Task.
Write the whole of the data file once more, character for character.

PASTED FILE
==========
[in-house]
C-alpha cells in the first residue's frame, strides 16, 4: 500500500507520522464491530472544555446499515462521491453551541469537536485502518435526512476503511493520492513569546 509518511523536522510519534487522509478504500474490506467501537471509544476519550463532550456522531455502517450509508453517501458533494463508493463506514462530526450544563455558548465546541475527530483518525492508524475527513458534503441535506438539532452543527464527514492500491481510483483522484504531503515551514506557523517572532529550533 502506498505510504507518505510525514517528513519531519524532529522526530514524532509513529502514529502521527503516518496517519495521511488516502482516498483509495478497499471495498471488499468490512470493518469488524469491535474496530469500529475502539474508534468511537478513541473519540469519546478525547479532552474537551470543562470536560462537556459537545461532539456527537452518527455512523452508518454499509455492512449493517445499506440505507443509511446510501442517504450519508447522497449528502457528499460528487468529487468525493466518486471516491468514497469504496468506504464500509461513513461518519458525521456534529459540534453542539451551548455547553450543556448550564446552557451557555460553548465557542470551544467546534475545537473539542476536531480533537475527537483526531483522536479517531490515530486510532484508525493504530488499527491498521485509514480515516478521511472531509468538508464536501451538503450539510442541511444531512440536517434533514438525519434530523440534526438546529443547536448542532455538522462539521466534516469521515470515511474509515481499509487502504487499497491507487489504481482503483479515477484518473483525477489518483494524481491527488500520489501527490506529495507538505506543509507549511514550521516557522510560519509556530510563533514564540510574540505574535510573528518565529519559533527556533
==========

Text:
[in-house]
C-alpha cells in the first residue's frame, strides 16, 4: 500500500507520522464491530472544555446499515462521491453551541469537536485502518435526512476503511493520492513569546 509518511523536522510519534487522509478504500474490506467501537471509544476519550463532550456522531455502517450509508453517501458533494463508493463506514462530526450544563455558548465546541475527530483518525492508524475527513458534503441535506438539532452543527464527514492500491481510483483522484504531503515551514506557523517572532529550533 502506498505510504507518505510525514517528513519531519524532529522526530514524532509513529502514529502521527503516518496517519495521511488516502482516498483509495478497499471495498471488499468490512470493518469488524469491535474496530469500529475502539474508534468511537478513541473519540469519546478525547479532552474537551470543562470536560462537556459537545461532539456527537452518527455512523452508518454499509455492512449493517445499506440505507443509511446510501442517504450519508447522497449528502457528499460528487468529487468525493466518486471516491468514497469504496468506504464500509461513513461518519458525521456534529459540534453542539451551548455547553450543556448550564446552557451557555460553548465557542470551544467546534475545537473539542476536531480533537475527537483526531483522536479517531490515530486510532484508525493504530488499527491498521485509514480515516478521511472531509468538508464536501451538503450539510442541511444531512440536517434533514438525519434530523440534526438546529443547536448542532455538522462539521466534516469521515470515511474509515481499509487502504487499497491507487489504481482503483479515477484518473483525477489518483494524481491527488500520489501527490506529495507538505506543509507549511514550521516557522510560519509556530510563533514564540510574540505574535510573528518565529519559533527556533